O LORD our Lord, how excellent is thy name in all the earth! who hast set thy glory above the heavens. —Psalm 8:1
Christianity at any given time is strong or weak depending upon her concept of God. And I insist upon this and I have said it many times, that the basic trouble with the Church today is her unworthy conception of God. I talk with learned and godly people all over the country, and they’re all saying the same thing.
Unbelievers say, “Take your cowboy god and go home,” and we get angry and say, “They’re vile heathen.” No, they’re not vile heathen—or at least that’s not why they say that. They can’t respect our “cowboy god.” And since evangelicalism has gone overboard to “cowboy religion,” its conception of God is unworthy of Him. Our religion is little because our god is little. Our religion is weak because our god is weak. Our religion is ignoble because the god we serve is ignoble. We do not see God as He is….
A local church will only be as great as its conception of God. An individual Christian will be a success or a failure depending upon what he or she thinks of God. It is critically important that we have a knowledge of the Holy One, that we know what God is like.
Lord, help me to know You in all Your majesty and in all Your excellence. Help me then to portray to the world a God worth worshiping! Amen.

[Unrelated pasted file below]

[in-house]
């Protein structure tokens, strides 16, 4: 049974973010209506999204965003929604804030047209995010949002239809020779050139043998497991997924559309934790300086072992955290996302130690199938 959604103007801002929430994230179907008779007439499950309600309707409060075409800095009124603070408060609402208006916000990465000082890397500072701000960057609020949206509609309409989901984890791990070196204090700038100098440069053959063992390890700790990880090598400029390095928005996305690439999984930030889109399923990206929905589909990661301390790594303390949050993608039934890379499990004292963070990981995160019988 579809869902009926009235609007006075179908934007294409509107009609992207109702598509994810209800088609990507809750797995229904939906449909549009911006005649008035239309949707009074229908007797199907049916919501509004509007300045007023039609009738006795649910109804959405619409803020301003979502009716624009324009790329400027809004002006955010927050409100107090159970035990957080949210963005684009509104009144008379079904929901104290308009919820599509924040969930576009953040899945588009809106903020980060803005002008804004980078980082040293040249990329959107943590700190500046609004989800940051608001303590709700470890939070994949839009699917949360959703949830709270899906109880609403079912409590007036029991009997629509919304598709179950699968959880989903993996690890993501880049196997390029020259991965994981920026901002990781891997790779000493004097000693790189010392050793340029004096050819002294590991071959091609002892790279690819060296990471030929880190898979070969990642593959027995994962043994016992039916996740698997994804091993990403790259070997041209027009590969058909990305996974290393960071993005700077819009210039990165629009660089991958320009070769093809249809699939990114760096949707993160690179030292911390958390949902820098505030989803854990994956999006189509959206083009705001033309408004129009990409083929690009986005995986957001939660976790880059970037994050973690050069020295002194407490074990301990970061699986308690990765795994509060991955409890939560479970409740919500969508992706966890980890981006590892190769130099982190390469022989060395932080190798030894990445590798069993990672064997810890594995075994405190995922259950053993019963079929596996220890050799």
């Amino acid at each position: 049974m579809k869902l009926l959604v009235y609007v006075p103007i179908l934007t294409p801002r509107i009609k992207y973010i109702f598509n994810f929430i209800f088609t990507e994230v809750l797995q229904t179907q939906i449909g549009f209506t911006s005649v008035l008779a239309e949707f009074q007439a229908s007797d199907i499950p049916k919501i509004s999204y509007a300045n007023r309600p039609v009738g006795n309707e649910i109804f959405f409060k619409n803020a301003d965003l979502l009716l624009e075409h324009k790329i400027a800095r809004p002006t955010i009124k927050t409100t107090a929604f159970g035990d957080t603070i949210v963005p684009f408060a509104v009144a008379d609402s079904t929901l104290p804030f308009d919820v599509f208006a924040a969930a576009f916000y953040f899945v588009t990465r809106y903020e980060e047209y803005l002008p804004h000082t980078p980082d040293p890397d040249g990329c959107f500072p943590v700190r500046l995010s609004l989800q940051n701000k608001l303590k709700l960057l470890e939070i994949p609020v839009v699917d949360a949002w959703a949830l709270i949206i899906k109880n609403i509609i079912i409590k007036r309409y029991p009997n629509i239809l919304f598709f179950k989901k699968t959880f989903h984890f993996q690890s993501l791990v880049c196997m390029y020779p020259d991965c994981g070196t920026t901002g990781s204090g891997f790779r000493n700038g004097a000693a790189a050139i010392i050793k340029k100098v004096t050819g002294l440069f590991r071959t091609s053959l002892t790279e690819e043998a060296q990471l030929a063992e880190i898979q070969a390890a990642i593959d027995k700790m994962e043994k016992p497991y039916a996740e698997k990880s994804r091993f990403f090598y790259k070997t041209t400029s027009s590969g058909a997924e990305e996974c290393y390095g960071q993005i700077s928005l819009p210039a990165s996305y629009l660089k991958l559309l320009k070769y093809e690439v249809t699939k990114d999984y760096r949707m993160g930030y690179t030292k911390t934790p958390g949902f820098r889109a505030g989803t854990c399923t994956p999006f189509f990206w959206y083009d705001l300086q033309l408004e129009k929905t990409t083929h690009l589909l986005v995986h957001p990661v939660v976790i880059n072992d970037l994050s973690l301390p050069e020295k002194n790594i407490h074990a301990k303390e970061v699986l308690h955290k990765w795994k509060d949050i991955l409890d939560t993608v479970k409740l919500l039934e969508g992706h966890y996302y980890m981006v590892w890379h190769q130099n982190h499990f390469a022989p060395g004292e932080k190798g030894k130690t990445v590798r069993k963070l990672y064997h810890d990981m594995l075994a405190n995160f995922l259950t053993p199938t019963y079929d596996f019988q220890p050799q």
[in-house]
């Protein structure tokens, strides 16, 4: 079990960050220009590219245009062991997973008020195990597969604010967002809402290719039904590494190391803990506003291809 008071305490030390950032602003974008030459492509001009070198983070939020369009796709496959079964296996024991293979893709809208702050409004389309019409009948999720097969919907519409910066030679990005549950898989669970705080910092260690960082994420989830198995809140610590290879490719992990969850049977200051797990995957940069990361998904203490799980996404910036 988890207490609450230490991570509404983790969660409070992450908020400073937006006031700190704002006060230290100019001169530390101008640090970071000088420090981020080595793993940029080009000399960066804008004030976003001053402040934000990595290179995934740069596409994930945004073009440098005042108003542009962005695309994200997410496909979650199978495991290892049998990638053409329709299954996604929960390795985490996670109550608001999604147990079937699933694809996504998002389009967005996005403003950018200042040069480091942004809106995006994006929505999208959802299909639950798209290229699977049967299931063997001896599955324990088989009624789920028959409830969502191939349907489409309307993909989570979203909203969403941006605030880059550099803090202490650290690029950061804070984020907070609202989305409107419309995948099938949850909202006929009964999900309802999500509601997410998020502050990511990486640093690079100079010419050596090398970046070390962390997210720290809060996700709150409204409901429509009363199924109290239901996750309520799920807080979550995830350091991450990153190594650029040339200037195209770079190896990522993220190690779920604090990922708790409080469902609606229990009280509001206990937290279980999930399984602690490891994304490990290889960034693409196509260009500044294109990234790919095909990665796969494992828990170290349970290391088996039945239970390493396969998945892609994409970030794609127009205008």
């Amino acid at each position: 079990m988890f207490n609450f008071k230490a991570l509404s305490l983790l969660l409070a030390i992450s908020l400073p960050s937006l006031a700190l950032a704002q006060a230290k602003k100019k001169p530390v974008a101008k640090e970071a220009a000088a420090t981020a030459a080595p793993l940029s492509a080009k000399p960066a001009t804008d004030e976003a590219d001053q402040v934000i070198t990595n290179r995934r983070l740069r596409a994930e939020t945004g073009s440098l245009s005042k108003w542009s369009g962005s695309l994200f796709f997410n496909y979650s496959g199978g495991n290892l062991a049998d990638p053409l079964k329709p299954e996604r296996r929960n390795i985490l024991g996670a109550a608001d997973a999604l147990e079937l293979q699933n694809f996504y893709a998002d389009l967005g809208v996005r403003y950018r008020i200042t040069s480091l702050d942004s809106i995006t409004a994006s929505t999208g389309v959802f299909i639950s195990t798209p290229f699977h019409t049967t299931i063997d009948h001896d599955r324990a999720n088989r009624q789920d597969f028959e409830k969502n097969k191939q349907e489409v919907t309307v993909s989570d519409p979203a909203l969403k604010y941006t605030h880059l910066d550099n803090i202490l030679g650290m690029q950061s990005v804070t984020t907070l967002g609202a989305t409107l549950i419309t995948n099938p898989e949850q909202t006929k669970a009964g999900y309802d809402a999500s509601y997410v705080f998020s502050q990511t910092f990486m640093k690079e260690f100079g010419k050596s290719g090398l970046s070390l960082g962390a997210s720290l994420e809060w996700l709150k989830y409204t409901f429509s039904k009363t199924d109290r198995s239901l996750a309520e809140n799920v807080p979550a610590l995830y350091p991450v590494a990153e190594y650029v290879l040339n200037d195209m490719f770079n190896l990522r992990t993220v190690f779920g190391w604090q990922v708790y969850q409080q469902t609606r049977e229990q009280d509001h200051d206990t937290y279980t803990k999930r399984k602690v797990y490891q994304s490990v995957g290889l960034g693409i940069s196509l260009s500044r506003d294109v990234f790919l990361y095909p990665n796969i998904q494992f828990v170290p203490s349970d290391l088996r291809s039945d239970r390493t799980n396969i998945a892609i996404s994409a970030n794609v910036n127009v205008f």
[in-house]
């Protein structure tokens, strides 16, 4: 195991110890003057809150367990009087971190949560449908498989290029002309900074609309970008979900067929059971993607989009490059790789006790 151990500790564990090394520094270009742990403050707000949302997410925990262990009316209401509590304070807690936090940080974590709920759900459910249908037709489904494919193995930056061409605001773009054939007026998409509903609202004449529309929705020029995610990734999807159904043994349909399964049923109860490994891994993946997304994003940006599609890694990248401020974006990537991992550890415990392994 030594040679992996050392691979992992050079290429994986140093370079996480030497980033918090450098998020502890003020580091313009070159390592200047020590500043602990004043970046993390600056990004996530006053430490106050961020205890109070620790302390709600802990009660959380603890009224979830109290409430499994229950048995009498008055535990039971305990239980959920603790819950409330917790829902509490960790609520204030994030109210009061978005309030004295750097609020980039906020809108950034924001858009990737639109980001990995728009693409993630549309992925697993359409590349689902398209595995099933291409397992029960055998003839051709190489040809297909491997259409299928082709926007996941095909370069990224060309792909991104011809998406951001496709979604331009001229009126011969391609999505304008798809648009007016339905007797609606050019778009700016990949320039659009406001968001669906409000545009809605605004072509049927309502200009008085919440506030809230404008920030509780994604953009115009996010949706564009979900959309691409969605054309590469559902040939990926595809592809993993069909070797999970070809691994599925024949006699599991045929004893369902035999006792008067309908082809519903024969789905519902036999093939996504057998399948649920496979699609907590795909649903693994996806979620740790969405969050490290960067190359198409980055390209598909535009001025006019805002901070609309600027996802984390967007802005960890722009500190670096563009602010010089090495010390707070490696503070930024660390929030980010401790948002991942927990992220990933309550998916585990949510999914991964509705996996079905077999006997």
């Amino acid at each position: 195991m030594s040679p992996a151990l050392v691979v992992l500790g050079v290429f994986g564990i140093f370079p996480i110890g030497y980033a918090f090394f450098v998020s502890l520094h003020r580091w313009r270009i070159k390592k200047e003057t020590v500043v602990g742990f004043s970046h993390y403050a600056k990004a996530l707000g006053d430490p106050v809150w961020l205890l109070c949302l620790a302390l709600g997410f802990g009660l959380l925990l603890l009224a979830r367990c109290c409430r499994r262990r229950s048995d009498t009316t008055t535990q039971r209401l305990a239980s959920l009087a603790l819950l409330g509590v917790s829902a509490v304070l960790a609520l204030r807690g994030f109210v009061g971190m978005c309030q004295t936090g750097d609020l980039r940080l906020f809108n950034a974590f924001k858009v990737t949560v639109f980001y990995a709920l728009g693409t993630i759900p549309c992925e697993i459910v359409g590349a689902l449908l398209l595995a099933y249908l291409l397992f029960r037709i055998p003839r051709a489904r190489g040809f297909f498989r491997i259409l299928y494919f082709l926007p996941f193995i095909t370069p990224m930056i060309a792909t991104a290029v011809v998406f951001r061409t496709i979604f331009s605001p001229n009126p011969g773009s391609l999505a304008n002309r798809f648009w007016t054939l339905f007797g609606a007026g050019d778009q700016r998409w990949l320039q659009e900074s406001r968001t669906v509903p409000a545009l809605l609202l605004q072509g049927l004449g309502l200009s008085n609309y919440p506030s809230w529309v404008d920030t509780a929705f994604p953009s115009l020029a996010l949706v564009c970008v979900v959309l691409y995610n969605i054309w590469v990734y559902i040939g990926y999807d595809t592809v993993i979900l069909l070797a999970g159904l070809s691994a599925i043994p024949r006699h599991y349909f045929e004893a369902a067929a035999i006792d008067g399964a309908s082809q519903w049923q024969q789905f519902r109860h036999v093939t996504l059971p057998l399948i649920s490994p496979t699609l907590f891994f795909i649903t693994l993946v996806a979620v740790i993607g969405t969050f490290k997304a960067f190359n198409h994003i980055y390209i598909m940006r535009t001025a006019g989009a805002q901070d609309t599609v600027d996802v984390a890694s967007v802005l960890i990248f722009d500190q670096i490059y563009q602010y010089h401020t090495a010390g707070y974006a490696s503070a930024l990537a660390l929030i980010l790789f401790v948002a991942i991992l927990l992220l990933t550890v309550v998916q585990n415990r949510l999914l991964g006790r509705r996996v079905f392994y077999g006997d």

Even so then at this present time also there is a remnant according to the election of grace. (Romans 11:5)
What is God trying to do with His believing people?—the Bible calls us a remnant according to grace, believers taken out of the great, teeming swarm of so-called religious people in today’s world.
I am inclined to join others in wondering if the Lord is postponing His coming because He is trying to get His Bride ready?
For years it has been the popular idea in evangelical Christianity that the whole body of believers in Christ would rise like a flock of frightened birds when the Lord comes. But A.B. Simpson and William MacArthur and others in the past generation said, “Oh no! The Lord will take with Him those who are prepared and ready for His coming!”
I do not presume to give an answer satisfying to everyone in our churches. But I know that many Christians are too smug about this, saying in effect: “I am converted to Christ through grace, so I can live as I please!”
Of some things we cannot be dogmatic; but we know this for sure—God has no halfway house between heaven and hell where He takes us to fumigate us!
The hour is coming, and it may be even now is, when the Holy Ghost shall be poured out again in such a wonderful manner, that many shall run to and fro, and knowledge shall be increased—the knowledge of the Lord shall cover the earth as the waters cover the surface of the great deep; when His kingdom shall come, and His will shall be done on earth even as it is in heaven; when every one will see that verily the Spirit is poured out like water, and the rains are descending from above. For that let us pray; let us continually labor for it, and seek it of God.